Learning to fly in just two months
They first gathered under a blazing August sun, eight kids new to soccer, plus one "experienced veteran."
That practice sank disorganization to a whole new level, as kids darted here and there, grasping many blades of grass but few concepts.
They last gathered Saturday for their end-of-season party. That’s when I realized how much I’m also going to miss these kids.
It doesn’t take long to fall in love with them when they’re this age. You can’t help but be in awe of how far little bugs can fly in two short months.
By the end of September, we didn’t have to remind them to pay attention. Suddenly, they were focused on the game, even when they were sitting on the sidelines. Each and every team member showed amazing growth -- and, at this age, that's what it should be about.
Experienced Veteran was 5 and already had a season under his belt. If he was in the game, you can bet he was leading the charge. He also was the one who always hugged Little Guy when he was upset because Mean Old Mom wouldn’t let him play. He holds the distinction of being the only kid not making a heinous face in the team picture.
Other Little Guy quickly came along. A gritty little 4-year-old, he once played an entire game because two players were missing and three were having attacks of the "I don’t wannas." And he would have eagerly played another four quarters if he could have begged his way onto another team. Next time my Little Guy sees him, though, he might punch him. Little Guy still thinks Other Little Guy took his trophy Saturday.
Smart Kid also was near the front pack most of the time. He was alone in figuring out how to pass the ball to a teammate, an amazing accomplishment for this age group. I think every parent on the sideline cheered him.
Coach’s Son was finally getting his chance, after two years on the sidelines watching his older brother. He and Big Guy wound up playing together much of the time, and, when they weren’t kicking each other’s ankles in an intramural battle for the ball, they formed a nice pair. Coach’s son can really boot the ball, while Big Guy’s forte is dribbling. If only Smart Kid could teach them passing.
Tough as Nails Kid got roughed up more than anyone, partly because she’s tiny and partly because she was determined to be in the middle of it. That’s no doubt due to growing up with two older brothers. But when she wasn’t in the game Saturday, she sat on the sidelines and sing sweetly. "It’s a Jesus song," she said. A regular Renaissance woman.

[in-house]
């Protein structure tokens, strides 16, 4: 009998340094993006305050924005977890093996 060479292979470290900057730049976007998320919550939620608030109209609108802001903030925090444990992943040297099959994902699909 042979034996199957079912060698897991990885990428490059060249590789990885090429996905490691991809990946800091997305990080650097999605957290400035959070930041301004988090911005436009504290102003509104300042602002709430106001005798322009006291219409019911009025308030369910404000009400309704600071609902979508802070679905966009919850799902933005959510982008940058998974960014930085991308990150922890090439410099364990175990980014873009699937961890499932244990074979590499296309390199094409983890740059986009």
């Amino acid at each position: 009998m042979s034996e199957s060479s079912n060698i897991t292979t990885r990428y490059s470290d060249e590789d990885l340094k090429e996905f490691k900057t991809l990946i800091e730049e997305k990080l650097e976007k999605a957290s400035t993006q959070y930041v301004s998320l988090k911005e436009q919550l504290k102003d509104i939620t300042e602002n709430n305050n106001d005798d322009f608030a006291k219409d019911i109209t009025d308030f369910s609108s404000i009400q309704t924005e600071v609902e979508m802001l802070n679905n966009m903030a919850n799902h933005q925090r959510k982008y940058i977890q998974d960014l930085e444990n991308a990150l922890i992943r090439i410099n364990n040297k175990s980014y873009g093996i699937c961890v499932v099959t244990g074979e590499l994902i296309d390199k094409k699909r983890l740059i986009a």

Other Coach’s Girl was the picture of hesitancy at the start of the season, staying around the goal, whether she was playing goalie or not. By October, though, her ponytail was flying down the field with everyone else, and she was diving on the grass just like the other goalies.
Uncertain Boy hung back in practice early on and cried at the first game. His mom coaxed him onto the field, though he stuck close to her. Two weeks later, that was over – he had a smile on his face from warmups to the end-of-game tunnel.
Comedienne never missed an opportunity during a break in practice or games to clown around. And there was something about her that compelled Big Guy to pick at her constantly – maybe it’s because she’s a redhead, and Big Guy has a lot of experience torturing redheads. She gave it right back. Good for her.
And, of course, Big Guy. One of the smallest and youngest players in the league, he learned the difference between running willy-nilly and running with a purpose. He didn’t score as much as Experienced Veteran, Smart Kid and Other Little Guy, but he got in his licks.
More importantly, though, he loved it. Couldn’t wait until Tuesday for practice and Saturday for games. Every moment in between was filled with "Coach Joey says …" to the point where I was ready to ask Coach Joey if he would say Big Guy had to eat vegetables. It would have worked.
Big Guy was blessed this season with great teammates who had wonderfully supportive – and not in the least overbearing – parents. He also was lucky to have a coach whose even keel and calm demeanor I admire.
As glad as I am that it’s over – it will be nice to have Saturdays back – it’s sad to realize we might never cross paths again with these wonderful families. Each and every kid, each and every mom and dad played a part in making this a fantastic introduction to (slightly) organized sports.
Copyright 2007 Debra Legg. All rights reserved.